Uniting around hygiene issue

The Sunday Mail

Editorial Comment 

As we move towards sustainable environment management and waste disposal systems, President Emmerson Mnangagwa has declared the first Friday of each month “National Environment Cleaning Day”.

From now on, all Zimbabweans are asked to dedicate just two hours of their precious time to clean their environs on this day.

It might have taken a little nudge from the First Citizen of this country, but the motivation to keep the environment clean should actually come from every individual. Keeping the environment clean and hygienic is everyone’s responsibility. It is a matter of attitude and responsibility.

The theme “Zero tolerance to litter: My environment, my pride” aptly captures the spirit that should drive this noble initiative. In as much as it is about our collective environment, all the benefits will be felt at an individual level by every citizen.

After all, cleanliness is near to godliness. Firstly, maintaining cleanliness at an individual level will lead us towards becoming a better society from the simple fact of feeling good about where one lives.

With diarrhoeal diseases such as cholera and typhoid continuing to ravage the nation, the National Environment Cleaning Day was long overdue.

Harare’s high-density suburbs have been the epicentre of the recent cholera outbreak.

Contaminated underground water, accessed through boreholes dotted around the suburbs, was identified as the cause. Urban centres across Zimbabwe generate about 165 million tonnes of waste every year, the bulk of which ends up in open illegal dump sites, urban streams and wetlands.

Because our local authorities have serious challenges in delivering potable water, that dirt ends up in our taps.

In essence, we are choking on our own dirt, our own irresponsibility and our own slovenliness!

Ironically, there is immense business and energy potential in waste and environmental management even as we cry about economic hardships, lack of access to electricity, and living in dirty towns and cities.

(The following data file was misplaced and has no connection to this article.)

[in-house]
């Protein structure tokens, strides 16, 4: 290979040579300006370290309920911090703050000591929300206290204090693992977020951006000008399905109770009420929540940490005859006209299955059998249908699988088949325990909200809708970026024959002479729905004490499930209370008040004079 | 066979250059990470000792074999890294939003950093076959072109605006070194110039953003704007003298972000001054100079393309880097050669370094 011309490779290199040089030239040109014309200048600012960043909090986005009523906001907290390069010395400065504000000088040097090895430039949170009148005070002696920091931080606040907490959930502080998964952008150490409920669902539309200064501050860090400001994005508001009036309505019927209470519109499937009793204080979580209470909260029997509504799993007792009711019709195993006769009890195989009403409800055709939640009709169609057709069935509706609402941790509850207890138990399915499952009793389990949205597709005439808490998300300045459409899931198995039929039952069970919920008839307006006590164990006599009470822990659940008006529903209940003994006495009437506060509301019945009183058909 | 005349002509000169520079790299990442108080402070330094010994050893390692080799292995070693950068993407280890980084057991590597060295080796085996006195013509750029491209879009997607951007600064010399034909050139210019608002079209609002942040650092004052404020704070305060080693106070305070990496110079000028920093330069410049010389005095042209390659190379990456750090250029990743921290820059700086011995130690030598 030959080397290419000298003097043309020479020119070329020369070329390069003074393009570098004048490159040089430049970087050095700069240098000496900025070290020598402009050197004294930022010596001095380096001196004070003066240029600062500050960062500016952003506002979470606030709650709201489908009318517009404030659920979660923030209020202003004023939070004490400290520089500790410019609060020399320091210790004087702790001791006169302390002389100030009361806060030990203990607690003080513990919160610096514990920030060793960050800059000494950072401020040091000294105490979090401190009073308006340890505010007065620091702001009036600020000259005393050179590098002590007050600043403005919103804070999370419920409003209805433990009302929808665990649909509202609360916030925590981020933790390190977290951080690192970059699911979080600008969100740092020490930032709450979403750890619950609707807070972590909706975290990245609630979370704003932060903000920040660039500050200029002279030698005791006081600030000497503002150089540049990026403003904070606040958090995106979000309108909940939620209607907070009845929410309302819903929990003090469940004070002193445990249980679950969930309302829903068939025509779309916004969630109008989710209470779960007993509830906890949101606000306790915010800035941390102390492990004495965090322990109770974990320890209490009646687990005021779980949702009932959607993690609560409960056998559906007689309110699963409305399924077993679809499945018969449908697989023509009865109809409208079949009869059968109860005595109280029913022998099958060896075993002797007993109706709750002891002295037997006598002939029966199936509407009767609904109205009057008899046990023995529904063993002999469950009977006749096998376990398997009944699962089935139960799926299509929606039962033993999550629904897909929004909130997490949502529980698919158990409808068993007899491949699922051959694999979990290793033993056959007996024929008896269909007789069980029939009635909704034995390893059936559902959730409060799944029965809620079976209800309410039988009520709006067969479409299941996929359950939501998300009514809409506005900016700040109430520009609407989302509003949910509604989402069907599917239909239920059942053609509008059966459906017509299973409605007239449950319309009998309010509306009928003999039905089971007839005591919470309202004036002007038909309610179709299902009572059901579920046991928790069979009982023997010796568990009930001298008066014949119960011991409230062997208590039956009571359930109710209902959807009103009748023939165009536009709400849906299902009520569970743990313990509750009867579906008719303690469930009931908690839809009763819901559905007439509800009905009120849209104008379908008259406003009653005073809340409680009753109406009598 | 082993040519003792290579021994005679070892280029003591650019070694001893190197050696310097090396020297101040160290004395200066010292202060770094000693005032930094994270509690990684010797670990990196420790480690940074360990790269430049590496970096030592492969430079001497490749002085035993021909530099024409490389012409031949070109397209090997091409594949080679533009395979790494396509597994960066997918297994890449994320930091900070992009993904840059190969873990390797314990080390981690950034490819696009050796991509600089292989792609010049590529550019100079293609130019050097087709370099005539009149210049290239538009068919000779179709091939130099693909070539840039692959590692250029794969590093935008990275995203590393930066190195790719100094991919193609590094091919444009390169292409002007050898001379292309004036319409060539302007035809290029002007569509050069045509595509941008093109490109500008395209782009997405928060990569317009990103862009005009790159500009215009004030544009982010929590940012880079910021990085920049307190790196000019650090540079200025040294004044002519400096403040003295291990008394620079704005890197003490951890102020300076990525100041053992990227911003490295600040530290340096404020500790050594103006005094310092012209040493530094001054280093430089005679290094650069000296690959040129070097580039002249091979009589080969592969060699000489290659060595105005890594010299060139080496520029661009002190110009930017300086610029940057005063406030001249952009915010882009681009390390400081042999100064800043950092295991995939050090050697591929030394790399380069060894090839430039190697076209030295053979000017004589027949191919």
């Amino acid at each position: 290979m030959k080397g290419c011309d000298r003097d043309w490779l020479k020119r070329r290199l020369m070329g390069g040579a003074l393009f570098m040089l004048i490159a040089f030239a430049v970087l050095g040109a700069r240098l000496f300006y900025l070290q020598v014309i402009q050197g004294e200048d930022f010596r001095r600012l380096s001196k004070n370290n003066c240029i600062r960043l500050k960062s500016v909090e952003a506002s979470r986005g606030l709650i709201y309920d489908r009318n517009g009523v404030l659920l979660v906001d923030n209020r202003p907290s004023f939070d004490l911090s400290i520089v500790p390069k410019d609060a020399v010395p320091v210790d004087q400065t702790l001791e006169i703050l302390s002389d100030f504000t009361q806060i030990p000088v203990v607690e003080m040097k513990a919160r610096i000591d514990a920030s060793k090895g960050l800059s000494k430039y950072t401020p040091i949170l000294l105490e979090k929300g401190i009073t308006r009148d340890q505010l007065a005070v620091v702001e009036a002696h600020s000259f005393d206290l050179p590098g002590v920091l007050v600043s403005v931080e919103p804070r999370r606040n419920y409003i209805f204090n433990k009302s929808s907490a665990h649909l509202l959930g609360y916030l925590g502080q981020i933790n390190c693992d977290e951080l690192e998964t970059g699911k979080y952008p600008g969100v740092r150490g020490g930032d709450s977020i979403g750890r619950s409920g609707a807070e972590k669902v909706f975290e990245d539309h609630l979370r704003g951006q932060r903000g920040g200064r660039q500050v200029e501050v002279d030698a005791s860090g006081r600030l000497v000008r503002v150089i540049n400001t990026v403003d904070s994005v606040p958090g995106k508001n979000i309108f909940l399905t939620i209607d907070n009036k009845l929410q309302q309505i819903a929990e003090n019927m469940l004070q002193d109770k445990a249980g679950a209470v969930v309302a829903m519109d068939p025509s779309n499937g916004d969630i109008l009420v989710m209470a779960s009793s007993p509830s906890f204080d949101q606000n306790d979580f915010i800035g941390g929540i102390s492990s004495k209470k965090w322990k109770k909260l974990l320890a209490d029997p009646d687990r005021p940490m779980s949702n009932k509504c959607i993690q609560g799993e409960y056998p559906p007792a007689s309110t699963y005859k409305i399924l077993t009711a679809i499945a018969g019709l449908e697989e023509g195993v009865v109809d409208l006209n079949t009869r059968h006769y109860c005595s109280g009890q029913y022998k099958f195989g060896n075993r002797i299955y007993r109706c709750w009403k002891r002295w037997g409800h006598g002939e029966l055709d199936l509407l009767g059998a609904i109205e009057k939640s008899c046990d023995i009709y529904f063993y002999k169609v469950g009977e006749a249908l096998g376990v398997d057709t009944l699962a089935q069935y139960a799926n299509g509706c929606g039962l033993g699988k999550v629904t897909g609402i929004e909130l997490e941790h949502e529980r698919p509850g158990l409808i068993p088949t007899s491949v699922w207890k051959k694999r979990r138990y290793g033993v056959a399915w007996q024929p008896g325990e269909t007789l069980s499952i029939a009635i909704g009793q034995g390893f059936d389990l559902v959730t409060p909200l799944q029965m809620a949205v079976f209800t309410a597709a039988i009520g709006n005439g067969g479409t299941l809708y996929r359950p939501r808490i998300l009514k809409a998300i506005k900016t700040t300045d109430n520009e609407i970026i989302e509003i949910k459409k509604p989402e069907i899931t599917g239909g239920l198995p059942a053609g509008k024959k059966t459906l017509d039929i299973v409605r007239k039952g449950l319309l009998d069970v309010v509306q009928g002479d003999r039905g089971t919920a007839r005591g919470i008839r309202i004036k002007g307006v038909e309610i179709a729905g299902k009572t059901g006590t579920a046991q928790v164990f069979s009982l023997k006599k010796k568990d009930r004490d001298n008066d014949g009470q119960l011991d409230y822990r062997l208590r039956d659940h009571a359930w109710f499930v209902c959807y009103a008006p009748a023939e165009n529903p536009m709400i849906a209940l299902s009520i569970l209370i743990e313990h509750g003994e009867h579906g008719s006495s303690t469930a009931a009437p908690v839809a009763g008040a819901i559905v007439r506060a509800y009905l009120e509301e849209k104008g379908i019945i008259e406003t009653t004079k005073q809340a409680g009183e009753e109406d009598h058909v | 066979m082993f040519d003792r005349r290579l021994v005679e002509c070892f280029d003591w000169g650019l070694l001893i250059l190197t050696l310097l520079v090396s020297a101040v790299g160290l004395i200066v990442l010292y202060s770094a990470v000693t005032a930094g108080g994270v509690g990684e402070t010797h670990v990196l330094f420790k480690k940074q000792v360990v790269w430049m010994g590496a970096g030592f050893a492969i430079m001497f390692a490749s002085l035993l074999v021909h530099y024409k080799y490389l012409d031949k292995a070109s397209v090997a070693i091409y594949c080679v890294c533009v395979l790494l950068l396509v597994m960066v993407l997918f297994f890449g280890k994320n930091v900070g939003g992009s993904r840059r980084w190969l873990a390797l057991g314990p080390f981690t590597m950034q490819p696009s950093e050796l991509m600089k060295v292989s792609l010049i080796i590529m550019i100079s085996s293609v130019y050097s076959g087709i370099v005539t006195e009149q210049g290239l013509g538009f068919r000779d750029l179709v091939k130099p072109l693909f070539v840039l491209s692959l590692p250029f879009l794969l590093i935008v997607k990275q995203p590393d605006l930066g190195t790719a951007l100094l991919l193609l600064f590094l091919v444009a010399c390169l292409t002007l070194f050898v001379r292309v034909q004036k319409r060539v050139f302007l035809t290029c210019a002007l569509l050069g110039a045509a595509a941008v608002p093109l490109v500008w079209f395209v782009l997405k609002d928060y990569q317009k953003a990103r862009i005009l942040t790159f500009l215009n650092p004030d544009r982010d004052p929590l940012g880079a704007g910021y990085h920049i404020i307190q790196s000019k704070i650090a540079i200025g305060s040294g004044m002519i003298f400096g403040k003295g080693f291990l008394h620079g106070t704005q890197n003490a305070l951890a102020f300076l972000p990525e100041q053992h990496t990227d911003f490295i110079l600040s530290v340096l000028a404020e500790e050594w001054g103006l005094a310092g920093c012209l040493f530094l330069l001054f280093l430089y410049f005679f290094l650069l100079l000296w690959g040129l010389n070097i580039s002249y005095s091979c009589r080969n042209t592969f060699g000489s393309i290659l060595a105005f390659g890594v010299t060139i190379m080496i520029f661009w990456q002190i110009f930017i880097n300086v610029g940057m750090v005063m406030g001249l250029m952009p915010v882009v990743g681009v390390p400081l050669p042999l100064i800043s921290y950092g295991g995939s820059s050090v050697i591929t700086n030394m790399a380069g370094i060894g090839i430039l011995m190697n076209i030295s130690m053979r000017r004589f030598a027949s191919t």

Zimbabwe is sitting on gold and we need to be innovative and roll-out ways of extracting value from waste.

Sound management of chemical waste, solid waste as well as electronic and plastic waste needs to be put in place for the protection of human health, flora and fauna.

While we are at it, another pressing issue that needs to be urgently dealt with is Zimbabwe’s love for plastic materials, which are the world’s biggest pollutants.

Wholesalers and retailers need to follow international trends and start using biodegradable paper for packaging, which has a lower carbon impact and has improved recyclability.

Largely due to plastic pollution, the cities’ blocked drainage systems are now an albatross around our necks.

Ordinarily, rain water is supposed to come and wash the cities clean.

However, as it stands most cities no longer have any drainage systems to talk about as garbage has been allowed to collect in the drains beneath our streets.

Besides being aesthetically unpleasant, the resultant swampy pools are also breeding grounds for various diseases, including cholera and malaria.

These are the pressures that make improved public sanitation urgent.

All of this obviously, has a bearing on our health delivery system, which is already choking from underfunding.

Cleaning up the environment will as a happy consequence trim the country’s health bill, with funds being diverted towards investment.

Joining hands to clean Zimbabwe is not solely about the physical environment, it has got great chances of yielding significant psychological and social effects.

This is particularly important in the Second Republic as we find each other and build the Zimbabwe that we want.

Being a politically polarised nation, ours has not been an easy journey, especially after lives were lost in the post-election violence that broke out as the opposition demanded that their preferred candidate be declared the winner of the Presidential poll.

There is an urgent need to cement the cracks before they become wider. The National Environment Cleaning Day gives us that opportunity.

The concept is rooted in nationhood; with the same effect as the national flag or national anthem in rallying everyone around a common cause.

It allows people from all walks of life to take off their political and whatever other straitjackets and put on one robe, the robe that defines us all Zimbabweans.

A clean Zimbabwe, achieved through working together in our communities, will build national pride and oneness of purpose. Even better, increased attention to the need for a clean physical environment should spur people to want to also live in a clean economic environment.

There is a close correlation between personal cleanliness and personal morality.

Let us wash away all dirt and grime and cleanse our economy of corruption.

For years now, Rwanda’s President Paul Kagame has been running a clean-up campaign in that country, and the initiative has proved to be quite popular in a country that as recently as 1994 was the scene of a horrible genocide.

And it is also quite interesting that Rwanda is ranked amongst Africa’s least corrupt nations.

A person who loves his or her country enough to keep it clean will love it enough to work hard and work honestly.